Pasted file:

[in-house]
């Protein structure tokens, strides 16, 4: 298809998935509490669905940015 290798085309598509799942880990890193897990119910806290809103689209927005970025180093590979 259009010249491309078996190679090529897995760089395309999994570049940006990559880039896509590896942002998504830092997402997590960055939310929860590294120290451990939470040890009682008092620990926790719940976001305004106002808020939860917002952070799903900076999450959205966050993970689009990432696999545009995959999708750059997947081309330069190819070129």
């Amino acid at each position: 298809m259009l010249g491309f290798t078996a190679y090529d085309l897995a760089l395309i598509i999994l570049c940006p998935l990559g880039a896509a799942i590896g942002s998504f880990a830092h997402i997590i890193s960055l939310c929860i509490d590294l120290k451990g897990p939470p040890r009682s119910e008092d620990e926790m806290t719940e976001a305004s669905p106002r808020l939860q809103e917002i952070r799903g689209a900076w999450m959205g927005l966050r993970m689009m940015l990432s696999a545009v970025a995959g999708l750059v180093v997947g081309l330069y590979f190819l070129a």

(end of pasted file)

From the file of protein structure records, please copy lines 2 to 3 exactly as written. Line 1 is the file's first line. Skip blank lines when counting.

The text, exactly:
């Protein structure tokens, strides 16, 4: 298809998935509490669905940015 290798085309598509799942880990890193897990119910806290809103689209927005970025180093590979 259009010249491309078996190679090529897995760089395309999994570049940006990559880039896509590896942002998504830092997402997590960055939310929860590294120290451990939470040890009682008092620990926790719940976001305004106002808020939860917002952070799903900076999450959205966050993970689009990432696999545009995959999708750059997947081309330069190819070129």
């Amino acid at each position: 298809m259009l010249g491309f290798t078996a190679y090529d085309l897995a760089l395309i598509i999994l570049c940006p998935l990559g880039a896509a799942i590896g942002s998504f880990a830092h997402i997590i890193s960055l939310c929860i509490d590294l120290k451990g897990p939470p040890r009682s119910e008092d620990e926790m806290t719940e976001a305004s669905p106002r808020l939860q809103e917002i952070r799903g689209a900076w999450m959205g927005l966050r993970m689009m940015l990432s696999a545009v970025a995959g999708l750059v180093v997947g081309l330069y590979f190819l070129a």